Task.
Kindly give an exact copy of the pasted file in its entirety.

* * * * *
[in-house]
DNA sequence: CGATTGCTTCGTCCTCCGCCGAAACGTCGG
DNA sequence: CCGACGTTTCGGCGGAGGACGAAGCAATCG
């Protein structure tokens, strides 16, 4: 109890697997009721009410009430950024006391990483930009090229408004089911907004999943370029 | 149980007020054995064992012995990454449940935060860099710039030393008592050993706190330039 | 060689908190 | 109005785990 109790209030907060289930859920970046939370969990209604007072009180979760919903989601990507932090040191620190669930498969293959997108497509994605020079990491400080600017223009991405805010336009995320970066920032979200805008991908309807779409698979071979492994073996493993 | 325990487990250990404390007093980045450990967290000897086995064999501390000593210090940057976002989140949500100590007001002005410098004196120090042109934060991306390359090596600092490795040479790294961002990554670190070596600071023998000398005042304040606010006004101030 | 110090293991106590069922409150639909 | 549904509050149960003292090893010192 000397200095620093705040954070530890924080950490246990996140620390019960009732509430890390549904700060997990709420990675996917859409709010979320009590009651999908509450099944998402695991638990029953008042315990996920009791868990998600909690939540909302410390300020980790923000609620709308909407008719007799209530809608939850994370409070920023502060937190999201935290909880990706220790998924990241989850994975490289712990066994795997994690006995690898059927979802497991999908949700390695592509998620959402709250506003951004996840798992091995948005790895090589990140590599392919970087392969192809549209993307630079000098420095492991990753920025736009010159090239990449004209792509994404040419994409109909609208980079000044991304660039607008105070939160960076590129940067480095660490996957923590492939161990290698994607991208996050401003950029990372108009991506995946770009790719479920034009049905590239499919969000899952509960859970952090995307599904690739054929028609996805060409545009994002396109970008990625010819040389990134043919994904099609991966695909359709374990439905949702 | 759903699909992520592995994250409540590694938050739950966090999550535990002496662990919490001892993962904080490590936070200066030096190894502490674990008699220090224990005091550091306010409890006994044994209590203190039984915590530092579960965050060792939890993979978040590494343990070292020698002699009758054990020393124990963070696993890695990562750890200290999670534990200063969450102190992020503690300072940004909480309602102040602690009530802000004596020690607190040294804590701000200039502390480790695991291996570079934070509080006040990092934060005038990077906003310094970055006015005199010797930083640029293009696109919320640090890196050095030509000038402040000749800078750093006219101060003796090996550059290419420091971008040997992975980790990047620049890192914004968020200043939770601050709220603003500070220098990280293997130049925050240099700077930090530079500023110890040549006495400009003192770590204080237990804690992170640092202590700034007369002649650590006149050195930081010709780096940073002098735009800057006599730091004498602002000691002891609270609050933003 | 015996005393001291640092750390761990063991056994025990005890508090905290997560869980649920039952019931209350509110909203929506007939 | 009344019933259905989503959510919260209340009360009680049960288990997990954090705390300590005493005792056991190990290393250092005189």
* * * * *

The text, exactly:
[in-house]
DNA sequence: CGATTGCTTCGTCCTCCGCCGAAACGTCGG
DNA sequence: CCGACGTTTCGGCGGAGGACGAAGCAATCG
């Protein structure tokens, strides 16, 4: 109890697997009721009410009430950024006391990483930009090229408004089911907004999943370029 | 149980007020054995064992012995990454449940935060860099710039030393008592050993706190330039 | 060689908190 | 109005785990 109790209030907060289930859920970046939370969990209604007072009180979760919903989601990507932090040191620190669930498969293959997108497509994605020079990491400080600017223009991405805010336009995320970066920032979200805008991908309807779409698979071979492994073996493993 | 325990487990250990404390007093980045450990967290000897086995064999501390000593210090940057976002989140949500100590007001002005410098004196120090042109934060991306390359090596600092490795040479790294961002990554670190070596600071023998000398005042304040606010006004101030 | 110090293991106590069922409150639909 | 549904509050149960003292090893010192 000397200095620093705040954070530890924080950490246990996140620390019960009732509430890390549904700060997990709420990675996917859409709010979320009590009651999908509450099944998402695991638990029953008042315990996920009791868990998600909690939540909302410390300020980790923000609620709308909407008719007799209530809608939850994370409070920023502060937190999201935290909880990706220790998924990241989850994975490289712990066994795997994690006995690898059927979802497991999908949700390695592509998620959402709250506003951004996840798992091995948005790895090589990140590599392919970087392969192809549209993307630079000098420095492991990753920025736009010159090239990449004209792509994404040419994409109909609208980079000044991304660039607008105070939160960076590129940067480095660490996957923590492939161990290698994607991208996050401003950029990372108009991506995946770009790719479920034009049905590239499919969000899952509960859970952090995307599904690739054929028609996805060409545009994002396109970008990625010819040389990134043919994904099609991966695909359709374990439905949702 | 759903699909992520592995994250409540590694938050739950966090999550535990002496662990919490001892993962904080490590936070200066030096190894502490674990008699220090224990005091550091306010409890006994044994209590203190039984915590530092579960965050060792939890993979978040590494343990070292020698002699009758054990020393124990963070696993890695990562750890200290999670534990200063969450102190992020503690300072940004909480309602102040602690009530802000004596020690607190040294804590701000200039502390480790695991291996570079934070509080006040990092934060005038990077906003310094970055006015005199010797930083640029293009696109919320640090890196050095030509000038402040000749800078750093006219101060003796090996550059290419420091971008040997992975980790990047620049890192914004968020200043939770601050709220603003500070220098990280293997130049925050240099700077930090530079500023110890040549006495400009003192770590204080237990804690992170640092202590700034007369002649650590006149050195930081010709780096940073002098735009800057006599730091004498602002000691002891609270609050933003 | 015996005393001291640092750390761990063991056994025990005890508090905290997560869980649920039952019931209350509110909203929506007939 | 009344019933259905989503959510919260209340009360009680049960288990997990954090705390300590005493005792056991190990290393250092005189």